In all cases, and however little time is available to make a decision, there should never be any pressure on you to take part in a trial. Most young people we talked to recalled being told it was their decision, and most remembered being given plenty of information and explanation about the trial without probing them for a decision. Sometimes young people had a feeling that health professionals were really hoping they would say yes, even if they did not say so.

 

Alexander feels it really matters how health professionals communicate to young people at a time...

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Age at interview: 18
Sex: Male
Age at diagnosis: 16
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And, so what, your motivation for, or the reasons for taking part, what were they?
 
Just to get some more like normal stabilising ability or anything, just to be a bit more normal, a bit more active. You know, what, as I said earlier, I needed help to do everything from cutting food to going to the loo. I didn’t have a life. It was just being here. So I didn’t, I was getting quite depressed not doing anything. So it was just kind of, “Yes, okay, we’ll do this and hope for the best.” So, yes, that was kind of my main point. Even if it made me 10 per cent better, I would be happier, I could be a bit more normal. Even if it made me better one day out of a month to a year, I don’t care, as long as it was something I can be looking forward to.
 
So it was kind of quite a low really?
 
Yes, it was probably one of the lowest points I’ve ever been, to decide, “Okay, what do I want to do here? Drug, no drug? What’s going to happen?” really.
 
So that was a key decision then really? It’s quite a big decision, isn’t it?
 
Yes, it was quite a long thought, well, it wasn’t really long because there was a few hours to really think about this, “Am I going to do it? Am I not?” So it was that kind of week where you thought, “Okay, if I do get all these, am I going to do it? Am I not? What’s the plan?”
 
And did you feel that you had to make a decision there and then?
 
They didn’t really leave me much option really. I’m not sure if they just wanted me, to get me better or they wanted to get me on this trial as quickly as possible. So it was, felt like a very pushed-in thing at the time. But it may have been for the better, it may have been for the worse. It’s still not known.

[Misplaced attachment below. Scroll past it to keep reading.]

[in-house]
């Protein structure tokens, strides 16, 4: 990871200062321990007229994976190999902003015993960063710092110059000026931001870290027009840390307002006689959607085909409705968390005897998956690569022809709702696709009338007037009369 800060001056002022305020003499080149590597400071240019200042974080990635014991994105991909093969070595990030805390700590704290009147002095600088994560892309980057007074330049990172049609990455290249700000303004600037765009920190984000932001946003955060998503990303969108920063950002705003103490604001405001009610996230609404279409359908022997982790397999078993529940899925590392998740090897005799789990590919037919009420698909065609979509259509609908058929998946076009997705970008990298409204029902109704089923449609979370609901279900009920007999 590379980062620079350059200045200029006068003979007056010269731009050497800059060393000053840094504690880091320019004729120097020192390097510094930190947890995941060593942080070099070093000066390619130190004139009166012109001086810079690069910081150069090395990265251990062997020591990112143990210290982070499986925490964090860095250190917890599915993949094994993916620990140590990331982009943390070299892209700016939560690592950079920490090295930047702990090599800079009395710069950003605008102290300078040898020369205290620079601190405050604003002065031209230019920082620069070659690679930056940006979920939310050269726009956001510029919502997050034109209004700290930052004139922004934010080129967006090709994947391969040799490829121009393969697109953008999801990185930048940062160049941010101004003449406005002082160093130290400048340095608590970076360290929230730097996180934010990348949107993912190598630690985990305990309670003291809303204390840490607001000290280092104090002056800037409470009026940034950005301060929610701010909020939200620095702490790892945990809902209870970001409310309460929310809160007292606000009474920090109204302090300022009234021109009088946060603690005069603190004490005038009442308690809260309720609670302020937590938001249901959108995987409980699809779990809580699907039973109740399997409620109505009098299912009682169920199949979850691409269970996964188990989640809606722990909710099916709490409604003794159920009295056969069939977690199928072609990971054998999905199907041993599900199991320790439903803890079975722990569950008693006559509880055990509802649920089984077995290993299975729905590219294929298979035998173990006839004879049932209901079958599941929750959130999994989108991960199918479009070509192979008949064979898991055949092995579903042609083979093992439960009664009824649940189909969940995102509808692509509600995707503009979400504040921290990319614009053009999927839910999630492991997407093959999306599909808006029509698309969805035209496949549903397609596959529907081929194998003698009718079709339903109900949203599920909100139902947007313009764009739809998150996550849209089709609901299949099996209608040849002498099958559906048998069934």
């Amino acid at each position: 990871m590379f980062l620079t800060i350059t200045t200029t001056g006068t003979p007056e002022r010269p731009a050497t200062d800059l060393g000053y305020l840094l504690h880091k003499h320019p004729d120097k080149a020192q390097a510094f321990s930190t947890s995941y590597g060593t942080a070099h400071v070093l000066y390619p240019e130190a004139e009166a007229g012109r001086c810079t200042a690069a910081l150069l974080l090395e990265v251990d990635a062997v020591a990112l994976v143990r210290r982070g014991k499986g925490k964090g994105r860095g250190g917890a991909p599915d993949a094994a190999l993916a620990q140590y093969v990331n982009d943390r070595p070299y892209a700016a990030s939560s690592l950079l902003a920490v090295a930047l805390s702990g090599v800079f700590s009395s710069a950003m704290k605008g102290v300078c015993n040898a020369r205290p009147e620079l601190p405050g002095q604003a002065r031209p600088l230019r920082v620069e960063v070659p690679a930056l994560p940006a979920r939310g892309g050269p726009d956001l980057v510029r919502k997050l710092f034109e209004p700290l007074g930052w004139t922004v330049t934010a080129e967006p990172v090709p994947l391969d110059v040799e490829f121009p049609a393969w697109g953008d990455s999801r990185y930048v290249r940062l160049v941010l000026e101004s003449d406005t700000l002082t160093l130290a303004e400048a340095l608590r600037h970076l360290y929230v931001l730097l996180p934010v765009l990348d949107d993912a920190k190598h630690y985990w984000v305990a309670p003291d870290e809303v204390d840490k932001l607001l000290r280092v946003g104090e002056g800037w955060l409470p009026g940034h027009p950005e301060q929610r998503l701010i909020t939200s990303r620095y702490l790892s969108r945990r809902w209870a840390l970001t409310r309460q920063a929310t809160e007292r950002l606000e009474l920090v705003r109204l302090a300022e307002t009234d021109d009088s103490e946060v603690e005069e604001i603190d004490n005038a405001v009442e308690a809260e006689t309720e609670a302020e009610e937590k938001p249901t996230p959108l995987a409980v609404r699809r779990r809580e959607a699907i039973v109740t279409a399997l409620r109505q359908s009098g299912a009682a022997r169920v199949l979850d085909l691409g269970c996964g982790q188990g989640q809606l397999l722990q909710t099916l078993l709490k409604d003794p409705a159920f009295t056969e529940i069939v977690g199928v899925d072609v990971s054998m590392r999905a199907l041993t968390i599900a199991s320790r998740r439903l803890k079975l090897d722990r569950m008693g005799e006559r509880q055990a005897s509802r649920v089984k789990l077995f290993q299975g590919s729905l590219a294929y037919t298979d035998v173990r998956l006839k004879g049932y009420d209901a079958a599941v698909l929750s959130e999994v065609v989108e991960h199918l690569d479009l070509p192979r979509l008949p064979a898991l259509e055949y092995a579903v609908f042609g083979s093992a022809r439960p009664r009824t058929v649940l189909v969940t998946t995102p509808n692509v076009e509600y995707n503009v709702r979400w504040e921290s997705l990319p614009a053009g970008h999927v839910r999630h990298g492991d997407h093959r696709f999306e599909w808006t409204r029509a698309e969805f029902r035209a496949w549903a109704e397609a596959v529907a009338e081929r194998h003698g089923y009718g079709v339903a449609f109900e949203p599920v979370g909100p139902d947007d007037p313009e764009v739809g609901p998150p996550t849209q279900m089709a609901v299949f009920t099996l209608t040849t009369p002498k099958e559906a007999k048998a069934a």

And did you have to sign anything to say…?
 
I signed hundreds of bits of paper just to say I’m quite happy to take this drug. So it’s, I still do this to this day. It’s still lots of paperwork. I have to say, “Yes, I’m happy to do this. I’m not happy to do this.” However because I was, did this when I was [under] age, my mum still has a lot more paperwork than I actually have to do still. So it’s constantly ongoing. If they find something new about the drug I have to sign a new consent form. When I first went on to the drug I had to sign a consent form. Each part of the trial, trial I have to go on to a, I have to sign something else and I have to learn more information.

 

 

Taking part in a trial can help you to feel better about your condition, as well as helping...

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Age at interview: 16
Sex: Female
Age at diagnosis: 13
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So you kind of made the decision. Did you make it quite quickly?

I had, I thought about it, but I thought about it for a couple of days and then I decided that I wanted to do it. And I wanted to do this trial because it was the first trial that I’d ever done including, for diabetes. And to me, I felt like because I didn’t have a good time to begin with doing it, I wanted to help other people. And if this was one way that I could help them in the future, I wanted to do that.

Do you think that was your key motivation for taking part?

Yes.

Helping others? Was there some personal benefit as well, do you think?

I wouldn’t, I don’t know at the moment. I’m halfway through the trial, but the only thing it seems to be doing is hurting more. So not really.

But at the time when you were making the decision, did you think, “It might help me”?

Yes, yes, I thought that would help me. And I also thought that if I did the trial I might feel better about myself and better about having this illness, kind of disease kind of thing. I didn’t like it.

And did, you know, those things were going through your mind and you made your mind up. But did you ask questions at the time, after reading, and before making that decision?

I didn’t actually. I just thought, “I want to do it. I’m just going to do it blindfolded.” So I went in. Plus I couldn’t actually think of any questions. So it was just a, more of a case of, “Yes. Give me the information. If I have any questions, I’ll ask.” But I didn’t, I didn’t really because they more or less covered everything. And I just thought, “Do you know? I really want to do this. And I’ll do it no matter what” to be honest. When I get stuck in to something, I’ll do it.

You just, but did you like having that time to make that decision?

Yes, I did like not being rushed. And then obviously all the way through they’ve always said, “If you want to take, like go out of the trial, you can.” But I like the idea of staying in it for the; for the year, just to see what happens at the end really.